Wild Country 
Avon (1967)

Average Rating:  29 User Reviews

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Wild Country by Avon

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About Wild Country by Avon

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Avon
Fragrance House

Wild Country is a men's fragrance launched in 1967 by Avon

Fragrance notes.

  1. Top Notes

  2. Heart Notes

  3. Base Notes

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Reviews of Wild Country by Avon

There are 29 reviews of Wild Country by Avon.


I love Wild Country but my wife is not a fan. She’s much fonder of patchouli fragrances on me and Wild Country is definitely a lavender-vanilla powder bomb. But I can’t help but love It. However, I wear it more like an after shave and have to apply sparingly. With Black Suede I can spray with abandon, but Wild Country is 1-2 light sprays max. Left at that, the drydown is fabulous and takes me back to the retro barbershop feel of 50 years ago. Other than Old Spice, this is often my weekend go-to.


Avon – WILD COUNTRY (1967)

After more than 1500 Basenotes reviews, I am coming here to my first for Avon, a house I never really took seriously up to this point in time. I totally agree with those who liken this to Canoe as they share nine notes (Lavender, Lemon at the top, Geranium, Carnation, Sandalwood, Cedarwood in the heart, and Vanilla, Tonka, Oakmoss in the base).

There is also a great similarity to Pinaud's Clubman.

This is an inoffensive, powdery, barbershop fougere, with a solid mix of lavender and anise in the top notes. The herbal spicy mix of geranium and carnation emerge as the heart blossoms forth, and finally the powdery mix of the tonka, amber, musk and vanilla base takes over. So, here we have basically a vanilla-centric splash with a quartet of slightly sharp/spicy florals (geranium, carnation, lavender, anise) nicely balanced. The quartet is center stage at first, then recedes tastefully into the background, but is always present, just retiring.

I actually quite like it. It is a comforting, warm, inoffensive after shave splash that is quite long lasting, more the strength of eau de parfum than after shave/cologne.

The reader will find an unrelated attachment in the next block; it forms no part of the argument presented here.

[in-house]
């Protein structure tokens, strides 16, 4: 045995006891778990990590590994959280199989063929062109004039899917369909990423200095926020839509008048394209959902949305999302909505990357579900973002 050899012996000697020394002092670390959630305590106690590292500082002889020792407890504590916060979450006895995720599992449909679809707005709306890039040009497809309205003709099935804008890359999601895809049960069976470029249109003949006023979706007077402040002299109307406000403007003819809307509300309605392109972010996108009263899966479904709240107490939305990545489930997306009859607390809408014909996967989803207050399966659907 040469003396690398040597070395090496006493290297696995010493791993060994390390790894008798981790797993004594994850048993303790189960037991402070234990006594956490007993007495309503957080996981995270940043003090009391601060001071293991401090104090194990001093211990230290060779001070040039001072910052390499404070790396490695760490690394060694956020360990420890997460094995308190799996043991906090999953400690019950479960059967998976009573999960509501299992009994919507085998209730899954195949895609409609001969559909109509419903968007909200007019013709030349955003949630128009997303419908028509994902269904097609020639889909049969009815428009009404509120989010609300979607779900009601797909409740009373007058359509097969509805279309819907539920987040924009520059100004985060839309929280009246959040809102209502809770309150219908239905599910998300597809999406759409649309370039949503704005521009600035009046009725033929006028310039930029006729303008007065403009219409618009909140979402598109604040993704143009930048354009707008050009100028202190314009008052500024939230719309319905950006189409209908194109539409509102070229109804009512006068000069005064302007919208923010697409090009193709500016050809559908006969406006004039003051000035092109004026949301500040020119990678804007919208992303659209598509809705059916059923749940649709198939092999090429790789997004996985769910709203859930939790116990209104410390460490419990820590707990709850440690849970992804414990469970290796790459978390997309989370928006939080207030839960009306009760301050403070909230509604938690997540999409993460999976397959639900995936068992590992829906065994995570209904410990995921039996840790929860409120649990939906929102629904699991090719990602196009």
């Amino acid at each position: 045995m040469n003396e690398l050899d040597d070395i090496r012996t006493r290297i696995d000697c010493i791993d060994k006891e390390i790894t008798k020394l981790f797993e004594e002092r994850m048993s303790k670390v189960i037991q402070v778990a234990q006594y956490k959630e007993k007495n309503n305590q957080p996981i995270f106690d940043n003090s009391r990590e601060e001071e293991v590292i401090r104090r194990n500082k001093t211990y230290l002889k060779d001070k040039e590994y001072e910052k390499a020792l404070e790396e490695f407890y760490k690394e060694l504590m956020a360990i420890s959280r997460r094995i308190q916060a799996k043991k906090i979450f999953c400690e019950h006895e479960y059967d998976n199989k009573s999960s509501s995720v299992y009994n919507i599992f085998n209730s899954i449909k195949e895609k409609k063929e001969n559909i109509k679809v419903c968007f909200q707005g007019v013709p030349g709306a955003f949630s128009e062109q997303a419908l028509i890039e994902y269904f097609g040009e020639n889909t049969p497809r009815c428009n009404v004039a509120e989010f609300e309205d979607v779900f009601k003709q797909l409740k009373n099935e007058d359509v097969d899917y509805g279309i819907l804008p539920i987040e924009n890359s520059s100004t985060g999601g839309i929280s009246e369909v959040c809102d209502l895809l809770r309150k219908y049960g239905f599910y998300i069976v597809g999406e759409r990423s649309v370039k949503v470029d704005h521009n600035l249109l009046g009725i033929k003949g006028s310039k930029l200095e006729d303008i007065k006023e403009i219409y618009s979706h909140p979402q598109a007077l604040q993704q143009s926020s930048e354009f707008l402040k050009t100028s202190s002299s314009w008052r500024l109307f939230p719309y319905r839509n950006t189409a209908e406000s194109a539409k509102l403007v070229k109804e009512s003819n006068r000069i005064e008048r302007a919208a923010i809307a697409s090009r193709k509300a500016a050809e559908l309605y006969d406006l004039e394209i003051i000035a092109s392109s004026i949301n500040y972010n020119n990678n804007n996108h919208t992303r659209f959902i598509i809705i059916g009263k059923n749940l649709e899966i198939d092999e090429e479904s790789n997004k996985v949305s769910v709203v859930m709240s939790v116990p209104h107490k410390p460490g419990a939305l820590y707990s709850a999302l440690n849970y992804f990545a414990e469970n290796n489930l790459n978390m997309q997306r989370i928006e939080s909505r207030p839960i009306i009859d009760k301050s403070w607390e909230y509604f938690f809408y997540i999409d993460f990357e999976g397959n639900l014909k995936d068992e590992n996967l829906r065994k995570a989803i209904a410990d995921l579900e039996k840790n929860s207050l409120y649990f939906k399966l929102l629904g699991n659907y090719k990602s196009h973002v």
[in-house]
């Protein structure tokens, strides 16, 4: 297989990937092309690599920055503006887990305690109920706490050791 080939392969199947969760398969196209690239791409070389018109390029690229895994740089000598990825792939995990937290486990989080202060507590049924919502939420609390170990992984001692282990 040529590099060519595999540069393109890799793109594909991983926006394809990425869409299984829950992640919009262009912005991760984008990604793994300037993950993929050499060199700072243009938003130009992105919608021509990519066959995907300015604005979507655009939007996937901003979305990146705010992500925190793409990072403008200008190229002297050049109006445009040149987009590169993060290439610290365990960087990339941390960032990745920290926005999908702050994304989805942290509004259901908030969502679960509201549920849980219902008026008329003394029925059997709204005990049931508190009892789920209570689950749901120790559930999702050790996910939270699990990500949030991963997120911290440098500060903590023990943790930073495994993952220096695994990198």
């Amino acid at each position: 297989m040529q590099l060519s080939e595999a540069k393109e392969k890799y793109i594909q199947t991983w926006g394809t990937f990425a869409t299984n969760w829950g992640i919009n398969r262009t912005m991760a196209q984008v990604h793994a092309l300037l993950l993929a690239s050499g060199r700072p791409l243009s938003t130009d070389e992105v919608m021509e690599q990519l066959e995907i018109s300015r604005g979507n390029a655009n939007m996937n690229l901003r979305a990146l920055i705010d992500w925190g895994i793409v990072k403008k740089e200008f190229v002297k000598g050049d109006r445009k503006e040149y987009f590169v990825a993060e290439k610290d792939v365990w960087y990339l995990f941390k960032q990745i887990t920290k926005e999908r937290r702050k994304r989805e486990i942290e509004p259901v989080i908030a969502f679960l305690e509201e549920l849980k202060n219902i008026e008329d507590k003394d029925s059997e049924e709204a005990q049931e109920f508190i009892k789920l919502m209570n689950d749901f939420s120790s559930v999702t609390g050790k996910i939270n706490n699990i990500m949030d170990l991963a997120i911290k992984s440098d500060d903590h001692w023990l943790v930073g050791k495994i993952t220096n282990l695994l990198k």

My spouse disagrees with me. He describes Wild Country as a lavender vanilla milk shake and finds it overly sweet (death by sugar) with prominent green notes, unrefined, forceful, even brutal.

So, two differing opinions. It has been sold in a number of kitchy bottle shapes, including an auto and a turkey (???). My bottle is of a stunning square pin cushion shape, more reminiscent of an olive oil decanter than a perfume bottle. It was the bottle that caught my eye in a curio shop and I assumed the yellow liquid was either olive oil or just colored water. I was surprised to turn it over and find the Avon label on the bottom.

Nice little find of 6 fluid ounces for $6. Worth a try for all fougere and barber shop fans.


*This review is of vintage Wild Country

The top notes of the vintage bottle reviewed here apparently burned off many years ago... So skipping those, the composition's early heart is quite powdery, very similar to the smell of talcum powder barbershops use to powder your face after a shave and haircut. There is a significant musky presence complementing the powder, most likely derived from the liberal oakmoss used throughout with dulled carnation in support. During the late dry-down the powder fades then vacates, leaving the carnation infused musk through the finish. Projection is below average, with the composition projecting just a bit more than a skin scent, but longevity is very good at over 10 hours on skin.